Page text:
Thursday, May 14, 2009

Journal of a Living Lady #347

Nancy White Kelly

Poor Buddy. He doesn’t get a lot of sympathy from me most times because he has a new ailment every day. I tell him he is like the boy who cried wolf. One day he is really going to be sick and I’m not going to know it. Over the years I have grown rather indifferent to his complaints. Recently I kept count of how many consecutive days that he told me he was tired. The tally was 32.

Buddy gets at least one if not two annual physicals. All his blood work is fine. Buddy isn’t sick. He is just getting older.

Yesterday he woke up complaining about a sore shoulder. Again I humored him. Poor baby. He then said his neck was aching too and sort of stiff. Again, poor baby. When Buddy asked if we could go out for breakfast, I reluctantly agreed even though I had a pile of “to do’s” on my list. At least it would get his mind off his shoulder and neck.

Buddy pitched the car keys to me with today’s good arm. I stopped at a restaurant about halfway to town hoping to get back in time for the usual eleven a.m. time of the Ye Old Coin Shop.
The busy waitress finally took our order. Buddy, in obvious discomfort, grew crankier as the minutes ticked by. I perked up our conversation in an attempt to keep his mind off his pain and the poor service. The chit-chat evolved into a warm discussion. He was unhappy that I wasn’t taking his hurting seriously enough.

Buddy is a hard person to read when it came to illness. I do care greatly about this husband of mine, but sometimes giving excessive sympathy makes the situation worse. Our personalities are totally opposite. I prefer to suffer in silence. In contrast, he likes to at least vocalize, if not dramatize, his every pain. I kid you not. Ask him about the toe he hurt in the Navy.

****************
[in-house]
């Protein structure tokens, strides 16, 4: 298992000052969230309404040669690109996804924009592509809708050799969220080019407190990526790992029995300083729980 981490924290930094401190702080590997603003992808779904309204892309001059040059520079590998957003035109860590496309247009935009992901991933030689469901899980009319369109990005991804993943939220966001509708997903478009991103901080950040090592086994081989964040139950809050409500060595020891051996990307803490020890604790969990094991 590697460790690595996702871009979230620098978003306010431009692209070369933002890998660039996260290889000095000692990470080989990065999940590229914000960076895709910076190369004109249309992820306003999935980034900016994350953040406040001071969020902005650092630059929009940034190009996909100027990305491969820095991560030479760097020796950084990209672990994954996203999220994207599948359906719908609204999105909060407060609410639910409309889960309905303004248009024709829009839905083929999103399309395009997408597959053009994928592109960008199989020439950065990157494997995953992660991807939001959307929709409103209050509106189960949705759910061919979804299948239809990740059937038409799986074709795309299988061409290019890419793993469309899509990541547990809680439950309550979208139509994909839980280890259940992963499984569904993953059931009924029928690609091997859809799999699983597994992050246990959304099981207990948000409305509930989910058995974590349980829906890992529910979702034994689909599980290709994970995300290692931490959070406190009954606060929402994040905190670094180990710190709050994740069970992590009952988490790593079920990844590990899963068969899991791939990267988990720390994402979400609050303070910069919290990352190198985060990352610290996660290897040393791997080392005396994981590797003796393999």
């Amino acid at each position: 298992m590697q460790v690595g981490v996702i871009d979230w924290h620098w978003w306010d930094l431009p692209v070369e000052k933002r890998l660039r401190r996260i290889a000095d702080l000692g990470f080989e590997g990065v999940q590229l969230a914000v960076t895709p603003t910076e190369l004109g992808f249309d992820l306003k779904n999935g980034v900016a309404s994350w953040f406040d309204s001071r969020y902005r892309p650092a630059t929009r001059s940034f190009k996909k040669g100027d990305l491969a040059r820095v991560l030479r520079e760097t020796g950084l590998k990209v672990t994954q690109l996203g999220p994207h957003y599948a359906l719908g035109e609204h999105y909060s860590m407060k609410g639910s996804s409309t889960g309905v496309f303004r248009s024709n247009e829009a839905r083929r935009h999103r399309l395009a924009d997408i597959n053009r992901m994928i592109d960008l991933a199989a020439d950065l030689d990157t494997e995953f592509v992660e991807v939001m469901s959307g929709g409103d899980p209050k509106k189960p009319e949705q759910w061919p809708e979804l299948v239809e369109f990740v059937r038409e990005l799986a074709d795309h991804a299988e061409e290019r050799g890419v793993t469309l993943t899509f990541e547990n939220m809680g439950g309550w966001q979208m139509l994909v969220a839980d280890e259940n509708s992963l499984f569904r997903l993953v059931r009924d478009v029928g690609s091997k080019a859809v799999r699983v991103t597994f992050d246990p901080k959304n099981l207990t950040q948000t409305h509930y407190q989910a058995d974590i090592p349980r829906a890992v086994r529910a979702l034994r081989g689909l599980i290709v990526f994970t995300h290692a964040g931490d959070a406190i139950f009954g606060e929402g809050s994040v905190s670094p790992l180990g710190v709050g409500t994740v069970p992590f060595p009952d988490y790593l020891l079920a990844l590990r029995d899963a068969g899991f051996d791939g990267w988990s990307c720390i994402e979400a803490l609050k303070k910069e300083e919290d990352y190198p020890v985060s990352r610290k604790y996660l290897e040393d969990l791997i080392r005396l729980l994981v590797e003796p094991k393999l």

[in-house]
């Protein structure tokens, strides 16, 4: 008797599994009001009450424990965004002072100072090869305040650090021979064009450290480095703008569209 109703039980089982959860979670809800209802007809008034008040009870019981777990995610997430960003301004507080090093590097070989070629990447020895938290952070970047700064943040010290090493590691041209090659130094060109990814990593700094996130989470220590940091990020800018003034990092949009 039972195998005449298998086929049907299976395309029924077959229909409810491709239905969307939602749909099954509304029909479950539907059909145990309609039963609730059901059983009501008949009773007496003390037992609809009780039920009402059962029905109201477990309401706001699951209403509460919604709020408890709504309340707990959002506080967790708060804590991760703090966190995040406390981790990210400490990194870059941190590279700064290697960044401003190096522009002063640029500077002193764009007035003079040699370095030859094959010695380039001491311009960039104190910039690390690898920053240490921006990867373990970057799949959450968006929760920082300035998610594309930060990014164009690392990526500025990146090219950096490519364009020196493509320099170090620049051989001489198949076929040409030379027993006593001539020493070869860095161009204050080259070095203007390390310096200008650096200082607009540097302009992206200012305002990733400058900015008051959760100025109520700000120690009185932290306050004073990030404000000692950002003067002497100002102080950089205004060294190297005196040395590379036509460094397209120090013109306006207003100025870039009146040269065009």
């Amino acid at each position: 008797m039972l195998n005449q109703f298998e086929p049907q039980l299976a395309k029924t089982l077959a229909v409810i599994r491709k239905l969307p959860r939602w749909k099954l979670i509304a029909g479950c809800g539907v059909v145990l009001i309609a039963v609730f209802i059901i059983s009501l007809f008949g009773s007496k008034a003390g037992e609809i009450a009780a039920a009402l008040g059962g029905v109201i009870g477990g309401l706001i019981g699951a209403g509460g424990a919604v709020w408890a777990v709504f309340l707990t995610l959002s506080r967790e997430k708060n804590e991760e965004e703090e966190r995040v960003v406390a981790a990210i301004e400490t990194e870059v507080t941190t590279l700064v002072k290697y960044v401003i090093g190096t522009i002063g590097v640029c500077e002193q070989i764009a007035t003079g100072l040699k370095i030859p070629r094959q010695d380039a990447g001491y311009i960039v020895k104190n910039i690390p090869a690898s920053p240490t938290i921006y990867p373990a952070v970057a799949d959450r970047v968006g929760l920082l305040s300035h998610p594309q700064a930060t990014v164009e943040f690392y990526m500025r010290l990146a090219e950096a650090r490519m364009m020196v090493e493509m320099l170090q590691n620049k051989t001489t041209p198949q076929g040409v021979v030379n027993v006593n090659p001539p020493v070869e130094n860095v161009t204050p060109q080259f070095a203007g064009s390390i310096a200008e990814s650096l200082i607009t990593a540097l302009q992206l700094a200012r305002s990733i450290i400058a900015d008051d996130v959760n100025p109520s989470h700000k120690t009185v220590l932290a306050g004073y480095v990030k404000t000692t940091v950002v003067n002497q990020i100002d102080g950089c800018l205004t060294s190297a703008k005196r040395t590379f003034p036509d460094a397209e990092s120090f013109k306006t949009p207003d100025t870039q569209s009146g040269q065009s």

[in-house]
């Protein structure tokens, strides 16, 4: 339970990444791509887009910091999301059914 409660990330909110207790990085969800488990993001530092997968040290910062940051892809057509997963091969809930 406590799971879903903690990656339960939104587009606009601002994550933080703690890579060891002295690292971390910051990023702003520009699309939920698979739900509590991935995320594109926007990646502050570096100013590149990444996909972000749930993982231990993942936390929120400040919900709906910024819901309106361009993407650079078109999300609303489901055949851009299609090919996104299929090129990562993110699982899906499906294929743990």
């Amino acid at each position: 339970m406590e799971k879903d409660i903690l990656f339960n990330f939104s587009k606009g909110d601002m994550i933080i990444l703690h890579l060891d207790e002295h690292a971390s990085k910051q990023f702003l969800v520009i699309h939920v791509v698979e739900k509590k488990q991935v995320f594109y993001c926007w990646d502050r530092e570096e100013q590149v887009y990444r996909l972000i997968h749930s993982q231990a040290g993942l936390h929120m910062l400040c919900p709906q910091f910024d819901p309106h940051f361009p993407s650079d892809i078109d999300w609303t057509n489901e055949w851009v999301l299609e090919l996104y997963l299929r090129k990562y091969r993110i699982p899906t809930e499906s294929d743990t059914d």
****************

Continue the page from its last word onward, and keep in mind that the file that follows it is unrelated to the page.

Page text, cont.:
This day I questioned Buddy about radiating pain, headache, shortness of breath, and any other possible symptoms that could be the precursor of something serious. My conclusion was that he slept in a poor position resulting in a neck crick. I suggested a hot shower and offered a massage. If that didn’t help, I would call the doctor for an appointment. That seemed to appease him.

Finally home, Buddy opted for a heating pad. I gave him a pain pill. He slept for a couple of hours and by mid-afternoon he was moving around the house slowly. By nightfall, he was eating popcorn and watching television. There was no further mention of his shoulder and neck.

Apparently Buddy didn’t have spinal meningitis or some insidious, paralyzing disease. This morning he is outside cutting grass and dealing with moles and ant hills. I expect my tired husband to come into the house any moment now wanting breakfast. Life is back to normal.

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